CHICAGO -- Before Chris Sale made the improbable jump from first-round pick in the 2010 First-Year Player Draft to Major League reliever with the White Sox, the slender southpaw had already far surpassed his single-season high for innings pitched.
Sale immediately was moved to the bullpen, although his future is in the starting rotation, for two reasons. The White Sox felt he could reach the Majors quickly as a reliever, much like Mark Buehrle did in 2000, and it would reduce his innings workload.
A funny thing happened, though, on the way to Sale being eased into the big league experience.
Matt Thornton suffered elbow soreness, sending him to the disabled list, and Sale has now become the primary left-hander for the White Sox. The confident Sale, who has limited left-handed hitters to a 2-for-11 showing, is ready for the challenge.
"That's what I came here to do, pitch in big innings and get big outs," Sale said. "I'm just trying to help the team win."
White Sox general manager Ken Williams and Sale remain confident the increased innings won't be an issue. Between college, the Minors and the White Sox, Sale has thrown 120 in total. His previous high-water mark was 89 1/3 innings.
"Knock on wood, I feel fine," Sale said. "It's about coming to the ballpark every day and just being ready to throw. Getting my body, arm and mind ready and everything like that. So far, so good."
"One thing that I'm absolutely sure of is that [White Sox manager] Ozzie [Guillen] and [White Sox pitching coach Don Cooper] are on that on a day-to-day basis," Williams said. "I never really have any concern that they're not doing everything in their power to keep people healthy, and that's part of the way of grinding through a 162-game season."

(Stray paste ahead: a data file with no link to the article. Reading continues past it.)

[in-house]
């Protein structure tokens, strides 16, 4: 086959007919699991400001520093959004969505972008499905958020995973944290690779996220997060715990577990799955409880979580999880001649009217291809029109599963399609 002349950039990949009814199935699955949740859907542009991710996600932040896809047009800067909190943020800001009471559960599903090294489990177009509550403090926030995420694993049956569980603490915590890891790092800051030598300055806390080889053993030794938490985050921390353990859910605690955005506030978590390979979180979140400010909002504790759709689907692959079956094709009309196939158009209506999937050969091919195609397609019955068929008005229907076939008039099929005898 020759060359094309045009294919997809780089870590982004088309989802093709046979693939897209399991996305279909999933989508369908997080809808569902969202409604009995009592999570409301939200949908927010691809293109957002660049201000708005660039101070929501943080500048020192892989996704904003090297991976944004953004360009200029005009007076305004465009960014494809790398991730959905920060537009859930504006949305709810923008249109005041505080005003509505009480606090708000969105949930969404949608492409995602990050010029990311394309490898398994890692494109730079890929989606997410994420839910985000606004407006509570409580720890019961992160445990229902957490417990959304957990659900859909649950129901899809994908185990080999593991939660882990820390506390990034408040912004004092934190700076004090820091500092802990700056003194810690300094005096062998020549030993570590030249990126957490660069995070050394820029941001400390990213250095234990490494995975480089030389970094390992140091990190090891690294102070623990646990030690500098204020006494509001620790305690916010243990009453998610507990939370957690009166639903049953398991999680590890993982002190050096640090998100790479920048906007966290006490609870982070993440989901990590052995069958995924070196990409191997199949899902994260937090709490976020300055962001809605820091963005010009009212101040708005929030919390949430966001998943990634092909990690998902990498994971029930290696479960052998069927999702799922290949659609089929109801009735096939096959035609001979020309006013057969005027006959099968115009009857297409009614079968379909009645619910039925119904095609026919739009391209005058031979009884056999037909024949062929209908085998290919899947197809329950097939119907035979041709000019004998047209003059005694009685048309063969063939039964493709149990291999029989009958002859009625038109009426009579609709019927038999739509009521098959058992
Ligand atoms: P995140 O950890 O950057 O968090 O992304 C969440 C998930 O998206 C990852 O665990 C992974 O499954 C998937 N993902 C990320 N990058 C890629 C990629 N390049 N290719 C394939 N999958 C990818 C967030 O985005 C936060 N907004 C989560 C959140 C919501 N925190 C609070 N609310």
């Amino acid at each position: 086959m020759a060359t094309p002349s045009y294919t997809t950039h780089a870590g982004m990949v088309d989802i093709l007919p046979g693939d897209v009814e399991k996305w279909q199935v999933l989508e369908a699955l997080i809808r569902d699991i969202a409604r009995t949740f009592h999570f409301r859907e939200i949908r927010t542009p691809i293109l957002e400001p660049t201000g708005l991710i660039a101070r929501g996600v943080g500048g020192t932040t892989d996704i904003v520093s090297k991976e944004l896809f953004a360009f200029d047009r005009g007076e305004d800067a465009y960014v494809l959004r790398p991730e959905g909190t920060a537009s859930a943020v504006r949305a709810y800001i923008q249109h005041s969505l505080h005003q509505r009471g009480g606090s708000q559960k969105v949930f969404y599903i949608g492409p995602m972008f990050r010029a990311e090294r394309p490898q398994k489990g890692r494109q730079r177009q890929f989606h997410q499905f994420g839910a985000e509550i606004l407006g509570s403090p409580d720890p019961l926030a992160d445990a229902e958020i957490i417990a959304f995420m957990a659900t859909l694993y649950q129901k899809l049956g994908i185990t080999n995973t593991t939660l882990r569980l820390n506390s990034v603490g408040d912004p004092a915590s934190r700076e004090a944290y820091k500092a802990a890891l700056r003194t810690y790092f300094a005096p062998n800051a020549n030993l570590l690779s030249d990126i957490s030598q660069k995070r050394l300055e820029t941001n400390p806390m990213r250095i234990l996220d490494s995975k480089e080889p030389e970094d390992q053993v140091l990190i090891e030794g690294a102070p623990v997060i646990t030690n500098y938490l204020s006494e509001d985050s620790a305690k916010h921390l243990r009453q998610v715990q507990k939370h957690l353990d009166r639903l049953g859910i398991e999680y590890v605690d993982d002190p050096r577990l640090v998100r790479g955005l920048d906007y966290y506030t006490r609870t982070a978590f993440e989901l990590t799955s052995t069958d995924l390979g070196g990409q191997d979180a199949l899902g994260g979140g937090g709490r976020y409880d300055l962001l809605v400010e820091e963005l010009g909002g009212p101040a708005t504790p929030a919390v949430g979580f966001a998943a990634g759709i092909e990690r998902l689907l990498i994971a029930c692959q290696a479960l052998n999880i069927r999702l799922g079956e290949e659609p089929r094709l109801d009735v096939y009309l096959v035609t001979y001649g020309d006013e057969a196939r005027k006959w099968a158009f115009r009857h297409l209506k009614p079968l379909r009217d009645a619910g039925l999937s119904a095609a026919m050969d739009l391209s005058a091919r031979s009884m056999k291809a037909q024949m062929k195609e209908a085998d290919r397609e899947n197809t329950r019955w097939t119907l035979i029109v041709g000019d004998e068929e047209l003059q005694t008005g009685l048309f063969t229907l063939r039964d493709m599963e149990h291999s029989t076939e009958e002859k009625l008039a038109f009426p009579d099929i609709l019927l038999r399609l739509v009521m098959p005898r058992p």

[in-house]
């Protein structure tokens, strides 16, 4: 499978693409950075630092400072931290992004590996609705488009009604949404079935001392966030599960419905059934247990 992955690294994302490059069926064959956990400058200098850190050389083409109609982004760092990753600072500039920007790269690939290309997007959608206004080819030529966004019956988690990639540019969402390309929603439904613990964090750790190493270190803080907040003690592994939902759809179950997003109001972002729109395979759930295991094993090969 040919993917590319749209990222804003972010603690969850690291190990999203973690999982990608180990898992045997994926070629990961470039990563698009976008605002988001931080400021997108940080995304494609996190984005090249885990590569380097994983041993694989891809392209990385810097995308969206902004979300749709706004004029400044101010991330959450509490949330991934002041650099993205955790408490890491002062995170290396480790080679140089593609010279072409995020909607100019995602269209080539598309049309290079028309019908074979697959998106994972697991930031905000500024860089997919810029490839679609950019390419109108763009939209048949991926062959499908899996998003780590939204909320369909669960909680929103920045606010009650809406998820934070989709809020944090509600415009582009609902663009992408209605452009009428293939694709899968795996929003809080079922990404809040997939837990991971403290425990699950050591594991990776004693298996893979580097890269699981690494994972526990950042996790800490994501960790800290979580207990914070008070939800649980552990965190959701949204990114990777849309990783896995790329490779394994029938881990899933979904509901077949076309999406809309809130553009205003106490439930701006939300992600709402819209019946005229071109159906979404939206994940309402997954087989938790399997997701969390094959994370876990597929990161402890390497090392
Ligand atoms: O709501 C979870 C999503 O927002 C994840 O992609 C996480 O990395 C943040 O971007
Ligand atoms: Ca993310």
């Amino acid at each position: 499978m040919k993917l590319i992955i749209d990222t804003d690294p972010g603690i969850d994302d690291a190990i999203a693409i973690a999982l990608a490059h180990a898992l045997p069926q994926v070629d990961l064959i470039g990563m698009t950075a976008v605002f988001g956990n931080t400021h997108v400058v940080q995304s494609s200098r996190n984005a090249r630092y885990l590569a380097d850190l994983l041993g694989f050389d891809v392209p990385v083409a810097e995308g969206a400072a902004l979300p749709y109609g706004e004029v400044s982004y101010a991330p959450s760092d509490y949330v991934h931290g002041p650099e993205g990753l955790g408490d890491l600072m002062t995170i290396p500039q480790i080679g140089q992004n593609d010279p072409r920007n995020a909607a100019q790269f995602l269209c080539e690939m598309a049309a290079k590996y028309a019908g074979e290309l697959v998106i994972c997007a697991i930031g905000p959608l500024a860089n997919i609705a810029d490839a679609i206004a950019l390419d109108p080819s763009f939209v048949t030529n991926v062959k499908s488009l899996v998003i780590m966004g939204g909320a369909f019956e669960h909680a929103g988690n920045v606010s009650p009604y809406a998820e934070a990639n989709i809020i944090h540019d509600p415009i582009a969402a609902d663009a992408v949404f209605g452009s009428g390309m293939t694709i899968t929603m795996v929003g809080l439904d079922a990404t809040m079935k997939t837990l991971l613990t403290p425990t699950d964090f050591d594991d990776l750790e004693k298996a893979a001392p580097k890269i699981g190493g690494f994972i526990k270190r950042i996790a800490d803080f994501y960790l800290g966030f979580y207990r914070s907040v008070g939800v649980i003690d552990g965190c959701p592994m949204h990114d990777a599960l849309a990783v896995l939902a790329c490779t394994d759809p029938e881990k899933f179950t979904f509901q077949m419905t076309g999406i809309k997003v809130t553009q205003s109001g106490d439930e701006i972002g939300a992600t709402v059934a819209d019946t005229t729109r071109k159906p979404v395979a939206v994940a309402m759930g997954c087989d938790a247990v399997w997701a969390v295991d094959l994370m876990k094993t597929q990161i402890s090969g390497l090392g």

Trying times don't deter Ozzie's passion
CHICAGO -- Ozzie Guillen came up with a new playoff rallying cry for his White Sox as they try to catch the first-place Twins in the American League Central during the season's final five weeks.
Win one for the U.S. Cellular Field vendors.
"You know when I feel bad?" Guillen quipped. "When I walk from the car to the ballpark and you see those guys, the vendors and stuff, they are pulling for us because the only way they make money is when we win.
"I have pride, and I want this ballclub to do good because there are a lot of people who make money out of this thing, winning or losing. I'm going to make money if I win or lose. I might not have a contract. But those guys, we need to win for them, too. That's the way they make money."
Guillen does have a contract, through the 2011 season, with a team option for '12. Even with that job security in place, the bulk of Thursday's interview session dealt with Guillen's state of mind and his continued love and devotion for serving as White Sox manager.
A trying few days for Guillen, amidst a taxing season overall, didn't seem to alter his desire to stay with the White Sox. He even talked about looking for a house in the Chicago area on Thursday morning, despite already owning places of residence in Venezuela and in Miami.
His ultimate goal is to win another World Series title as a manager, a goal Guillen hopes is fulfilled this season. But if a 2010 title doesn't come to fruition, Guillen still wants to do that job in Chicago.